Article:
Gingersnaps: Delicious, but a bane to dental work. Maybe I’m none too bright, or maybe I’ve just never had a gingersnap (which does beg the question why I would make my own version of a dessert I’ve never had using ingredients I’ve never tasted, but I don’t like to let rationality stop me where pudding is concerned). These things are fricking HARD. Like, they could be used as a building material. I have had Nilla Wafers – I’m sorry, vanilla flavored wafer cookies – which are the traditional cookie used in banana pudding and are much lighter and less paving stone-esque in texture.

I was a little worried that the gingersnaps wouldn’t soften up in the pudding, or softening them would suck every drop of moisture out of the pastry cream, but forged ahead anyway. I put a layer of gingersnaps in the bottom of a casserole, spread half the pastry cream/banana mixture on top, added another layer of cookies, the rest of the pudding and topped the whole thing with a goodly layer of vanilla whipped cream.

I put a few cookies on top for garnish, and so this wouldn’t be the World’s Most Boring Photograph of Food.* They’re like the banana pudding version of chives. And yes, I know, the photo still isn’t that interesting.

I let the pudding sit in the fridge while I finished planting my vegetable garden – I’m looking forward to the Mr. Stripey tomatoes – and took a really high-quality nap. I know it’s strange to list sleeping as a hobby, but goddamn do I love a nap.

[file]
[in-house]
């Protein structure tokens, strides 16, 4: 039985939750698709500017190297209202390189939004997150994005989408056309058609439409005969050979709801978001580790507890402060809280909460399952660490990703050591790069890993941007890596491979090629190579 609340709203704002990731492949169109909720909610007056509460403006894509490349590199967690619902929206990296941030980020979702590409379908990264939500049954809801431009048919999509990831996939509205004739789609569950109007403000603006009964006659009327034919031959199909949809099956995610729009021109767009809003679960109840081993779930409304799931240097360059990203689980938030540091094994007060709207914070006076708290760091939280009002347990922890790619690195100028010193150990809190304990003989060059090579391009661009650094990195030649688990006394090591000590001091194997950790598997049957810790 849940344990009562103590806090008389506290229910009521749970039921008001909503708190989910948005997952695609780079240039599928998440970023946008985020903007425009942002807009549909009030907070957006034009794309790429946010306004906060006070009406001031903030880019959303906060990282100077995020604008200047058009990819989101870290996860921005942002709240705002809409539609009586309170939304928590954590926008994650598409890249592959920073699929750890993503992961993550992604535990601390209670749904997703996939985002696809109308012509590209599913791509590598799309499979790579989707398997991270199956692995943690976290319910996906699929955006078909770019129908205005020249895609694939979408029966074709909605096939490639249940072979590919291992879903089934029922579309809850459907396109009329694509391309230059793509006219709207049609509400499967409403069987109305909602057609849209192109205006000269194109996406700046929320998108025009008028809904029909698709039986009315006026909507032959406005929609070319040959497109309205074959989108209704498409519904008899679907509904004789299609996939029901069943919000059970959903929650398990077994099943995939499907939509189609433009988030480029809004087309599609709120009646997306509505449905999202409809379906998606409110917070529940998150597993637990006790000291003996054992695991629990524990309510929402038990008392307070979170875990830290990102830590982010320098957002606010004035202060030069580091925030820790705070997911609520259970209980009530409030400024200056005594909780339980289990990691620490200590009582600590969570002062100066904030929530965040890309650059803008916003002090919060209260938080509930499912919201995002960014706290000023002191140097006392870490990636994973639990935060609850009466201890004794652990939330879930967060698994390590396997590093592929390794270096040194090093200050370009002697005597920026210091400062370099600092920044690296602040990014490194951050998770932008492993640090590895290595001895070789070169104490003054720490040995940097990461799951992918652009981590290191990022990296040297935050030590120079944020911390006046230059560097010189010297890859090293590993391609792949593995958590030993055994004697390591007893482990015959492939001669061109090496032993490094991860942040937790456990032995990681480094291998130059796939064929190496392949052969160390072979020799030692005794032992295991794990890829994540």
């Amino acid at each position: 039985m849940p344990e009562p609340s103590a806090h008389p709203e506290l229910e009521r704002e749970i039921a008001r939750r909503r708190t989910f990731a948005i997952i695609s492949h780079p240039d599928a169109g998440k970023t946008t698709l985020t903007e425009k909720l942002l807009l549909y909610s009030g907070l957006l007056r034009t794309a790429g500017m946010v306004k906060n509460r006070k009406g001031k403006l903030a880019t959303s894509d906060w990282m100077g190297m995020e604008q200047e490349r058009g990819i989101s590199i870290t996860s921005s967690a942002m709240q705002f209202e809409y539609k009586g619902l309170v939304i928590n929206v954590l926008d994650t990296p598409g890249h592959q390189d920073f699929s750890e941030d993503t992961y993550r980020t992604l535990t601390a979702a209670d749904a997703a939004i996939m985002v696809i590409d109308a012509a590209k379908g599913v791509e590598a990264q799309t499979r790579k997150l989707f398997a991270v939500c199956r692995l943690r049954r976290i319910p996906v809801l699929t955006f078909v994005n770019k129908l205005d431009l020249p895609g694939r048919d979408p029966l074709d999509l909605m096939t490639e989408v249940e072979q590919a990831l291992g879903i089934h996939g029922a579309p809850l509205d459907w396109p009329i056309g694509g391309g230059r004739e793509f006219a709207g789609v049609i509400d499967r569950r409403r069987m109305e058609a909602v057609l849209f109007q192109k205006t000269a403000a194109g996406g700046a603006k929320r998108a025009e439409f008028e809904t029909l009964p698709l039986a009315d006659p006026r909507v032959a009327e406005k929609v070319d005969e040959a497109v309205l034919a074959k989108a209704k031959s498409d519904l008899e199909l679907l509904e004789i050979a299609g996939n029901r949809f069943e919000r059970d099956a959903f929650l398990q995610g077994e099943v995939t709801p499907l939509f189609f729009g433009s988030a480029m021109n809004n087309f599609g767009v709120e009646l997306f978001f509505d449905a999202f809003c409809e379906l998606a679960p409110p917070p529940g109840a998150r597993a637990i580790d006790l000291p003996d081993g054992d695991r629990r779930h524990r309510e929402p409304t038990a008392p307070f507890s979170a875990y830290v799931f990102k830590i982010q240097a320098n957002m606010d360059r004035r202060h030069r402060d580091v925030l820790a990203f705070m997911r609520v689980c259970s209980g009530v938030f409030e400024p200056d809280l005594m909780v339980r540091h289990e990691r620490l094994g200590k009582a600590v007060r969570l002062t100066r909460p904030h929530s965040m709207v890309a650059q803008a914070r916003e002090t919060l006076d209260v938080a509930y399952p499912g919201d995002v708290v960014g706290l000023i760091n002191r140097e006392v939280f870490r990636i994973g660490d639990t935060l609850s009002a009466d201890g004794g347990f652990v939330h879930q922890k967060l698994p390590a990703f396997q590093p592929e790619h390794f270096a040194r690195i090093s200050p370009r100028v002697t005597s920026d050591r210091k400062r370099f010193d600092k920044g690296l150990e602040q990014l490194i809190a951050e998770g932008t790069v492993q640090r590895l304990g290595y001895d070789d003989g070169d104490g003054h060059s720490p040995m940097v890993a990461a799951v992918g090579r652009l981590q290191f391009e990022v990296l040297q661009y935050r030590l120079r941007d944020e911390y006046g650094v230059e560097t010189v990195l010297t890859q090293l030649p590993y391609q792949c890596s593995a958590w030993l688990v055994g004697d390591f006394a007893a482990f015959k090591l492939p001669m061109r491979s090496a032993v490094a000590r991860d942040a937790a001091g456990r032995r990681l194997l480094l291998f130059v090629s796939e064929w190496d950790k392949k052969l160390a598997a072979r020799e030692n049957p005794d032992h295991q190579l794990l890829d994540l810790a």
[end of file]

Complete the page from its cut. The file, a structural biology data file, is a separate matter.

By the time it was time to head over to dinner, the pudding had been sitting for about three hours. I stuck a knife it in to see whether the gingersnaps were softening at all; it went in, but there was definitely still some texture there. I knew it would sit for another hour or two during dinner, giving things a little more time to meld. In the end, it sat for about five hours before devouring.

*Want to know what this actually is? Tune in to Discovery tomorrow night at 10.

In the future, I’d try to assemble this a little earlier in the morning to give it more time to sit; the gingersnaps definitely softened up, but the bottom layer was still distinctly crunchy albeit not bridgework-shattering (though the textural contrast was pleasant, even if it made the pudding a little harder to eat – gingersnaps, at least Nabisco gingersnaps* – are not exactly bite size).